Windows 11 deep dive: Checking out the Widgets pane
Windows 11 is just a few weeks away. The release date is set for October 5th, and soon many of us will be using the brand-new operating system. If you’re a Windows Insider, you’re probably already aware of the many new features already available in preview. But for everyone else, we’re here to help. As we approach the official release, we’re going to be taking a deep dive into many parts of Windows 11, and this time, we’re focusing on the brand-new Widgets pane.
Widgets are a new way to get access to quick at-a-glance information from Microsoft products and services. It’s somewhat of a successor to the Live Tiles of Windows 10, while also serving as the replacement for the News and interests feature that rolled out earlier this year.
Using and customizing Widgets on Windows 11
Accessing Widgets on Windows 11 is very straightforward. When you first use the new operating system, you’ll probably notice the Widgets icon on your taskbar, represented by the white and blue square. You can also open the widgets pane by pressing Windows key + W on your keyboard.
As the experience is fully powered by Microsoft services, you’ll need to sign in with a Microsoft account to use Widgets. The Widgets pane will look something like this, although you may have different widgets added by default.
If you want to add widgets, simply click Add widgets, or your profile picture in the top right corners of the Widgets pane. The widgets available right now are — Weather, To Do, Photos, Sports, Entertainment, Traffic, Watchlist, Outlook Calendar, Tips, Esports, Family Safety, and Microsoft 365.
Most of the widgets are self-explanatory, but others may be a bit more complex. The Photos widget show pictures from your OneDrive storage (not your PC), Entertainment highlights movies and shows on the Microsoft Store, and Family Safety lets you keep tabs on your Microsoft family group if you’ve created one.
The Microsoft 365 widget is only available for commercial users of Microsoft 365, and highlights documents with recent updates, changes on SharePoint, and other activity inside your organization.
Once you’ve added all the widgets you want, you can also resize them so they look how you want them to. Some widgets are customizable, so you can track a specific league in the Sports widget, or specific companies in the Watchlist. To resize a widget, click the ellipsis icon in the corner of the card, and choose from the sizes available. For widgets that can be customized, you’ll also see a Customize widget button.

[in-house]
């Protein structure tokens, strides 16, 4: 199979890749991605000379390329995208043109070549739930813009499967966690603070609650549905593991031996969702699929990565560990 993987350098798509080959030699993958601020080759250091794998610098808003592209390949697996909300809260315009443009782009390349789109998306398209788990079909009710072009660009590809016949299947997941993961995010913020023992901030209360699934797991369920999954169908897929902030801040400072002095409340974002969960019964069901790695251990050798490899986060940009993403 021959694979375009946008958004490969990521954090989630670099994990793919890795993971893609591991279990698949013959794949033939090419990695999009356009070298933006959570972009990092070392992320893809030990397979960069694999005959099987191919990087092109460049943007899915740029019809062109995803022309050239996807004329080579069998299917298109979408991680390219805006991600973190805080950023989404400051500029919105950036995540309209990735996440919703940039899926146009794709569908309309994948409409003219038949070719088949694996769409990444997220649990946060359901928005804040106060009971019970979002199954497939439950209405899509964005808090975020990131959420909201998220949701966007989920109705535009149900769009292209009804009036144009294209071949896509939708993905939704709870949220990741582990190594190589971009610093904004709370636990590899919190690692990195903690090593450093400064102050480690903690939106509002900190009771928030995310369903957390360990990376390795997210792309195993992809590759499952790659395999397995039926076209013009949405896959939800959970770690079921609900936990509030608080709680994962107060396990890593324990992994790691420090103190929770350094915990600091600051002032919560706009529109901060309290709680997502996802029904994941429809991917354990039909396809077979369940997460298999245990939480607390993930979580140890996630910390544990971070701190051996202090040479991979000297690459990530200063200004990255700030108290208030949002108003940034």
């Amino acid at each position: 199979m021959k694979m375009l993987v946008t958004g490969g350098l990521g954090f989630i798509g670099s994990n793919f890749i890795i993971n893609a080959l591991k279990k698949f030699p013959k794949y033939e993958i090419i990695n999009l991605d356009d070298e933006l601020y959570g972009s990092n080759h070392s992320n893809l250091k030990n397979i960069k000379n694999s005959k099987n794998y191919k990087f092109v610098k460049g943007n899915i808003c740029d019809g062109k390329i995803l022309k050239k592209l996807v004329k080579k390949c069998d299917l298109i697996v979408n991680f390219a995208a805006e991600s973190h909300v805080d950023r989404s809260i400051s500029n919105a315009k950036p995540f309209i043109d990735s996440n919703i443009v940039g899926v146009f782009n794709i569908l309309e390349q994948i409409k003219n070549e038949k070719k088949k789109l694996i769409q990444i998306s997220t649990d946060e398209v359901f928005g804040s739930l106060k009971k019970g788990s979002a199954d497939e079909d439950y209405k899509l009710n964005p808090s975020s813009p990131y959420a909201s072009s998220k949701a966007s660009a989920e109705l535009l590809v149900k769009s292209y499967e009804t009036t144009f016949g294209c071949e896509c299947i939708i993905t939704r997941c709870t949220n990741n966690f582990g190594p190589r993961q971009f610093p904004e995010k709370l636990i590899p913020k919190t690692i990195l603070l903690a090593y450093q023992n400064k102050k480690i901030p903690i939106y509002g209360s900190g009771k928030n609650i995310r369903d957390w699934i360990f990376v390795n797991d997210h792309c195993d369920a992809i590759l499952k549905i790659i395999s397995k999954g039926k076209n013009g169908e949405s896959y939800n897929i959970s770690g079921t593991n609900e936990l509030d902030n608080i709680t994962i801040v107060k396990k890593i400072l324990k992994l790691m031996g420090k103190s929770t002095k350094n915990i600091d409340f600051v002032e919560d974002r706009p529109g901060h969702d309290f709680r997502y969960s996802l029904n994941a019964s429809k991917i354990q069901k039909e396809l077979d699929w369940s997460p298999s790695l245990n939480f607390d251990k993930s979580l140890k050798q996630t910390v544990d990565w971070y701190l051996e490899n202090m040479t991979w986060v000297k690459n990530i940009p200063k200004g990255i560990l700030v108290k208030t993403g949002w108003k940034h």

Right now, all the Window 11 widgets come from Microsoft, but there’s potential that more could be added to make the Widgets pane more useful for you. While it’s not a widget per see, there’s also a search bar at the top, which lets you search the web with Bing.
Managing your news and interests
Aside from the widgets themselves, you may notice there’s a news feed when you scroll down the Widgets pane on Windows 11. This will show you news powered by Microsoft Start, which is the new name for Microsoft News and MSN News. The news list encompasses a lot of topics, and because of that, you might see a lot of things you don’t care about.
Thankfully, you can tailor your interests. To do this, click the Add widgets button or your profile picture, then click Personalize your News Feed in the pop-up window. This will take you to your browser to manage your interests directly in Microsoft Start. You can choose the topics you’re interested in from a selection of categories, as well as choose specific publications you’re interested in or that you want to ignore.
Once you’ve set this up, it will affect your experience in every app or page powered by Microsoft Start. For example, the new tab page in Microsoft Edge also includes a news feed, which will reflect the changes you make here.
If you don’t want to go through the trouble of setting everything up, you can always hide individual stories directly on the News Feed by clicking the X button. This lets you choose whether you’re not interested in a particular story or a specific publication, so you can still customize your feed this way and it’ll keep learning from your preferences.
That’s about it for the Widgets pane in Windows 11. Admittedly, it would be a bit more exciting with third-party services also having widgets available, and we can hope that will be the case in the future. As it stands, you have to be somewhat invested in the Microsoft ecosystem, but Windows is so ubiquitous that this isn’t the case for everyone using Windows 11. Regardless, this feature may be interesting to a lot of users, and it has potential.
If you’re interested in trying Widgets and other Windows 11 features, you may want to check whether your PC meets the system requirements for the new OS. We also have a list of PCs that will support the upgrade to Windows 11.